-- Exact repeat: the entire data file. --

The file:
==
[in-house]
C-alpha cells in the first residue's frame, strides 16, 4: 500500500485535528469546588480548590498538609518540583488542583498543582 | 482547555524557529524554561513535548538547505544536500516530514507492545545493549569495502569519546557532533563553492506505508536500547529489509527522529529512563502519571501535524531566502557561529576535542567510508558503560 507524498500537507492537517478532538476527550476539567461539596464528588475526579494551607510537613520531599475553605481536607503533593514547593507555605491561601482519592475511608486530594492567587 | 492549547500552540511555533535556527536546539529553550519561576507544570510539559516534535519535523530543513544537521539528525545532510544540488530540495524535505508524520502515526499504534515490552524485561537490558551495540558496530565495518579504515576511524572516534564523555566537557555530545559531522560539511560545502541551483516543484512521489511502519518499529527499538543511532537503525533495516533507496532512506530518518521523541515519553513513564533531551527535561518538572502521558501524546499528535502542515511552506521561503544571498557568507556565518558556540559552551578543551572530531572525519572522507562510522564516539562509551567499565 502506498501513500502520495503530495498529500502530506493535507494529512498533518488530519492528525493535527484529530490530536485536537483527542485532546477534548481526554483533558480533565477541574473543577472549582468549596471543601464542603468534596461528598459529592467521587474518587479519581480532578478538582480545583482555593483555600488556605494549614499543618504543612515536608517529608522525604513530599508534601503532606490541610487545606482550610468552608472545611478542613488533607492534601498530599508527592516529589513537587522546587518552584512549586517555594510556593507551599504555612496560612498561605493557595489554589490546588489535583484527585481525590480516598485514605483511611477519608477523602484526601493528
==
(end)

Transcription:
[in-house]
C-alpha cells in the first residue's frame, strides 16, 4: 500500500485535528469546588480548590498538609518540583488542583498543582 | 482547555524557529524554561513535548538547505544536500516530514507492545545493549569495502569519546557532533563553492506505508536500547529489509527522529529512563502519571501535524531566502557561529576535542567510508558503560 507524498500537507492537517478532538476527550476539567461539596464528588475526579494551607510537613520531599475553605481536607503533593514547593507555605491561601482519592475511608486530594492567587 | 492549547500552540511555533535556527536546539529553550519561576507544570510539559516534535519535523530543513544537521539528525545532510544540488530540495524535505508524520502515526499504534515490552524485561537490558551495540558496530565495518579504515576511524572516534564523555566537557555530545559531522560539511560545502541551483516543484512521489511502519518499529527499538543511532537503525533495516533507496532512506530518518521523541515519553513513564533531551527535561518538572502521558501524546499528535502542515511552506521561503544571498557568507556565518558556540559552551578543551572530531572525519572522507562510522564516539562509551567499565 502506498501513500502520495503530495498529500502530506493535507494529512498533518488530519492528525493535527484529530490530536485536537483527542485532546477534548481526554483533558480533565477541574473543577472549582468549596471543601464542603468534596461528598459529592467521587474518587479519581480532578478538582480545583482555593483555600488556605494549614499543618504543612515536608517529608522525604513530599508534601503532606490541610487545606482550610468552608472545611478542613488533607492534601498530599508527592516529589513537587522546587518552584512549586517555594510556593507551599504555612496560612498561605493557595489554589490546588489535583484527585481525590480516598485514605483511611477519608477523602484526601493528